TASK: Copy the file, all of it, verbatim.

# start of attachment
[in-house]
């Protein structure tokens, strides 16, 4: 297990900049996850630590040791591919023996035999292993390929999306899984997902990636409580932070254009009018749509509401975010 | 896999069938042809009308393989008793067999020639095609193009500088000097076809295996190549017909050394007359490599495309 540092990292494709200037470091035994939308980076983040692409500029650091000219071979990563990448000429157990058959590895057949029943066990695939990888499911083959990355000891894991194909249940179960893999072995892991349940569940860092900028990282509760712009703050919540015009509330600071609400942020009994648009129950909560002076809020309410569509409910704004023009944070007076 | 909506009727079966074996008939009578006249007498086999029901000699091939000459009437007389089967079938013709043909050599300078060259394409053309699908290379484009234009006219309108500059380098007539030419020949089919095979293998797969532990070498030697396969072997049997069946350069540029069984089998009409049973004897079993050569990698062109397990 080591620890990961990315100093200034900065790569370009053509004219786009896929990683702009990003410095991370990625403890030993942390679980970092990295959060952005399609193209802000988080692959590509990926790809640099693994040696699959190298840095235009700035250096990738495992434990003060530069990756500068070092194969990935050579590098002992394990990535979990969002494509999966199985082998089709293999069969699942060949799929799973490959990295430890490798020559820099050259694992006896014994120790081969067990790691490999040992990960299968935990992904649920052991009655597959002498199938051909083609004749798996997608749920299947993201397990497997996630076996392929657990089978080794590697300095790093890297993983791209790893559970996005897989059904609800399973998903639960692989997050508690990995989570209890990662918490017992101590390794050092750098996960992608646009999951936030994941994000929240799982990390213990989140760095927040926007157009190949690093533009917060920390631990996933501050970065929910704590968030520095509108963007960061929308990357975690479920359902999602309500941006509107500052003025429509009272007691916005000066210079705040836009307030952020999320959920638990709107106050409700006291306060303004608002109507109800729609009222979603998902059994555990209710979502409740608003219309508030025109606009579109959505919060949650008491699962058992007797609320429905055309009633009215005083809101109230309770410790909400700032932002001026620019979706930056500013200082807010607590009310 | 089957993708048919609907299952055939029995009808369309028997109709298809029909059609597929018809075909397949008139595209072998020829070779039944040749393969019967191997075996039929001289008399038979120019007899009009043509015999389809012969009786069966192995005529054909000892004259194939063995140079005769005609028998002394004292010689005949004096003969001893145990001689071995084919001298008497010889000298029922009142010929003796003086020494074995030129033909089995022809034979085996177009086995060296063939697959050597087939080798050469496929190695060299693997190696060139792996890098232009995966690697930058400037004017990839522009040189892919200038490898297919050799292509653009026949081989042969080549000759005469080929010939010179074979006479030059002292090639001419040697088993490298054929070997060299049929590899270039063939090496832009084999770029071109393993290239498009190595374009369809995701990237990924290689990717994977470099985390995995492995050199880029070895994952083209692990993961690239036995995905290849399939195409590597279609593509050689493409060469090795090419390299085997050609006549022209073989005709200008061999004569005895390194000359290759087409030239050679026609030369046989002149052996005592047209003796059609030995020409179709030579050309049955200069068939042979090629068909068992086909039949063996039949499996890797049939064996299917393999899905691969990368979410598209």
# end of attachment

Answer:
[in-house]
């Protein structure tokens, strides 16, 4: 297990900049996850630590040791591919023996035999292993390929999306899984997902990636409580932070254009009018749509509401975010 | 896999069938042809009308393989008793067999020639095609193009500088000097076809295996190549017909050394007359490599495309 540092990292494709200037470091035994939308980076983040692409500029650091000219071979990563990448000429157990058959590895057949029943066990695939990888499911083959990355000891894991194909249940179960893999072995892991349940569940860092900028990282509760712009703050919540015009509330600071609400942020009994648009129950909560002076809020309410569509409910704004023009944070007076 | 909506009727079966074996008939009578006249007498086999029901000699091939000459009437007389089967079938013709043909050599300078060259394409053309699908290379484009234009006219309108500059380098007539030419020949089919095979293998797969532990070498030697396969072997049997069946350069540029069984089998009409049973004897079993050569990698062109397990 080591620890990961990315100093200034900065790569370009053509004219786009896929990683702009990003410095991370990625403890030993942390679980970092990295959060952005399609193209802000988080692959590509990926790809640099693994040696699959190298840095235009700035250096990738495992434990003060530069990756500068070092194969990935050579590098002992394990990535979990969002494509999966199985082998089709293999069969699942060949799929799973490959990295430890490798020559820099050259694992006896014994120790081969067990790691490999040992990960299968935990992904649920052991009655597959002498199938051909083609004749798996997608749920299947993201397990497997996630076996392929657990089978080794590697300095790093890297993983791209790893559970996005897989059904609800399973998903639960692989997050508690990995989570209890990662918490017992101590390794050092750098996960992608646009999951936030994941994000929240799982990390213990989140760095927040926007157009190949690093533009917060920390631990996933501050970065929910704590968030520095509108963007960061929308990357975690479920359902999602309500941006509107500052003025429509009272007691916005000066210079705040836009307030952020999320959920638990709107106050409700006291306060303004608002109507109800729609009222979603998902059994555990209710979502409740608003219309508030025109606009579109959505919060949650008491699962058992007797609320429905055309009633009215005083809101109230309770410790909400700032932002001026620019979706930056500013200082807010607590009310 | 089957993708048919609907299952055939029995009808369309028997109709298809029909059609597929018809075909397949008139595209072998020829070779039944040749393969019967191997075996039929001289008399038979120019007899009009043509015999389809012969009786069966192995005529054909000892004259194939063995140079005769005609028998002394004292010689005949004096003969001893145990001689071995084919001298008497010889000298029922009142010929003796003086020494074995030129033909089995022809034979085996177009086995060296063939697959050597087939080798050469496929190695060299693997190696060139792996890098232009995966690697930058400037004017990839522009040189892919200038490898297919050799292509653009026949081989042969080549000759005469080929010939010179074979006479030059002292090639001419040697088993490298054929070997060299049929590899270039063939090496832009084999770029071109393993290239498009190595374009369809995701990237990924290689990717994977470099985390995995492995050199880029070895994952083209692990993961690239036995995905290849399939195409590597279609593509050689493409060469090795090419390299085997050609006549022209073989005709200008061999004569005895390194000359290759087409030239050679026609030369046989002149052996005592047209003796059609030995020409179709030579050309049955200069068939042979090629068909068992086909039949063996039949499996890797049939064996299917393999899905691969990368979410598209």